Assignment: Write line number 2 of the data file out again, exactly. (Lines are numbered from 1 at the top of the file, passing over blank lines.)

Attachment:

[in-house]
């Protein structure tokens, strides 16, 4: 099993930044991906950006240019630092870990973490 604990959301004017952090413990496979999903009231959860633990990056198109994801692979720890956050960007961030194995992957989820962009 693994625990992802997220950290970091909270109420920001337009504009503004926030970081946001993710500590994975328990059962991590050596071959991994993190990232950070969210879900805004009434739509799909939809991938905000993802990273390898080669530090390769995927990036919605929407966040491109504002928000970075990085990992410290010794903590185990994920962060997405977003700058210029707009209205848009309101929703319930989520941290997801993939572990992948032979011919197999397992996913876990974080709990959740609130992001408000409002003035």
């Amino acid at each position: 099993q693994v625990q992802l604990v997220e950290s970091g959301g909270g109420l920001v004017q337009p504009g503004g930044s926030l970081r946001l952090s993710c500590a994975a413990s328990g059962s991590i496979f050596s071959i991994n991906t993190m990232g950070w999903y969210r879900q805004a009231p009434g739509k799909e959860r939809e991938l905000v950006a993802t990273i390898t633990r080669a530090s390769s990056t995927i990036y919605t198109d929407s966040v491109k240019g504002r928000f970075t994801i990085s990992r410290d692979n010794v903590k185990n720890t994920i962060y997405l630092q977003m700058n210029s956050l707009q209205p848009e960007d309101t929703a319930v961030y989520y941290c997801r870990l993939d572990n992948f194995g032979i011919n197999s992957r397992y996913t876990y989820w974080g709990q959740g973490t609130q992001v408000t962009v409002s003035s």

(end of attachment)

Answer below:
């Protein structure tokens, strides 16, 4: 099993930044991906950006240019630092870990973490 604990959301004017952090413990496979999903009231959860633990990056198109994801692979720890956050960007961030194995992957989820962009 693994625990992802997220950290970091909270109420920001337009504009503004926030970081946001993710500590994975328990059962991590050596071959991994993190990232950070969210879900805004009434739509799909939809991938905000993802990273390898080669530090390769995927990036919605929407966040491109504002928000970075990085990992410290010794903590185990994920962060997405977003700058210029707009209205848009309101929703319930989520941290997801993939572990992948032979011919197999397992996913876990974080709990959740609130992001408000409002003035």